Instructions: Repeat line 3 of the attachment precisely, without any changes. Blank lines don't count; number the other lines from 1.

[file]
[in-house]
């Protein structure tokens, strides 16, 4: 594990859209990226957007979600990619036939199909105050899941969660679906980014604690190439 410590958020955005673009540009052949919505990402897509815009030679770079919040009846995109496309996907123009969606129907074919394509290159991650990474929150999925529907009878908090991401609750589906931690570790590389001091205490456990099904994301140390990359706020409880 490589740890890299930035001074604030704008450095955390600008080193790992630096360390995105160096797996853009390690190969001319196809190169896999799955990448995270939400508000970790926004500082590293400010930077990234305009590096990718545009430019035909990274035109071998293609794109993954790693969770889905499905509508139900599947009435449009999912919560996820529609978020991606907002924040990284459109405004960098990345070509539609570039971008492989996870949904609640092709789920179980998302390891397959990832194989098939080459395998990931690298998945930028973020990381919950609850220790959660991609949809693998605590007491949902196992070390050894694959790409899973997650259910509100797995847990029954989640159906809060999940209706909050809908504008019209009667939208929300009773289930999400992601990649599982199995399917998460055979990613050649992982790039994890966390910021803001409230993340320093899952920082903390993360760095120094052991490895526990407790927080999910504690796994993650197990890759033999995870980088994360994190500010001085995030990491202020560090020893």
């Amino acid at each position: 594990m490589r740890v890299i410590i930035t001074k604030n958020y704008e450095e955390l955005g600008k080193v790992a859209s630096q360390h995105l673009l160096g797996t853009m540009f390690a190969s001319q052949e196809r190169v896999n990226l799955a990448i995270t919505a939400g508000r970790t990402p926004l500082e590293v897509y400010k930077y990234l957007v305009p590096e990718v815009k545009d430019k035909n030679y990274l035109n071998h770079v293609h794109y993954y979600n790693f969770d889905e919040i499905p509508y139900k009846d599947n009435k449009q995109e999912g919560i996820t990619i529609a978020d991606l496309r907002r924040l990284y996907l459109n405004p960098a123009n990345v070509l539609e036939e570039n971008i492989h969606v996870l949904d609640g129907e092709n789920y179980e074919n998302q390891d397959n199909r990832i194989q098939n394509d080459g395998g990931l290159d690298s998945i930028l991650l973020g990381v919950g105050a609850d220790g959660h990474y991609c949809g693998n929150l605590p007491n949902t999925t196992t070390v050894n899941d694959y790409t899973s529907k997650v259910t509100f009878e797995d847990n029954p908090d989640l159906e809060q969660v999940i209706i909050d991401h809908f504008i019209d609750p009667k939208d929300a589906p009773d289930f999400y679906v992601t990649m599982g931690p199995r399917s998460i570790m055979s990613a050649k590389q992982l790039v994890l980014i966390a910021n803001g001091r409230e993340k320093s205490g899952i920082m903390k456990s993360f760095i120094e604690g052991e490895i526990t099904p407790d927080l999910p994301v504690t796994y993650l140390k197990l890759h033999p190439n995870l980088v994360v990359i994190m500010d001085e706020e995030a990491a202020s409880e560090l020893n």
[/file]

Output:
């Amino acid at each position: 594990m490589r740890v890299i410590i930035t001074k604030n958020y704008e450095e955390l955005g600008k080193v790992a859209s630096q360390h995105l673009l160096g797996t853009m540009f390690a190969s001319q052949e196809r190169v896999n990226l799955a990448i995270t919505a939400g508000r970790t990402p926004l500082e590293v897509y400010k930077y990234l957007v305009p590096e990718v815009k545009d430019k035909n030679y990274l035109n071998h770079v293609h794109y993954y979600n790693f969770d889905e919040i499905p509508y139900k009846d599947n009435k449009q995109e999912g919560i996820t990619i529609a978020d991606l496309r907002r924040l990284y996907l459109n405004p960098a123009n990345v070509l539609e036939e570039n971008i492989h969606v996870l949904d609640g129907e092709n789920y179980e074919n998302q390891d397959n199909r990832i194989q098939n394509d080459g395998g990931l290159d690298s998945i930028l991650l973020g990381v919950g105050a609850d220790g959660h990474y991609c949809g693998n929150l605590p007491n949902t999925t196992t070390v050894n899941d694959y790409t899973s529907k997650v259910t509100f009878e797995d847990n029954p908090d989640l159906e809060q969660v999940i209706i909050d991401h809908f504008i019209d609750p009667k939208d929300a589906p009773d289930f999400y679906v992601t990649m599982g931690p199995r399917s998460i570790m055979s990613a050649k590389q992982l790039v994890l980014i966390a910021n803001g001091r409230e993340k320093s205490g899952i920082m903390k456990s993360f760095i120094e604690g052991e490895i526990t099904p407790d927080l999910p994301v504690t796994y993650l140390k197990l890759h033999p190439n995870l980088v994360v990359i994190m500010d001085e706020e995030a990491a202020s409880e560090l020893n």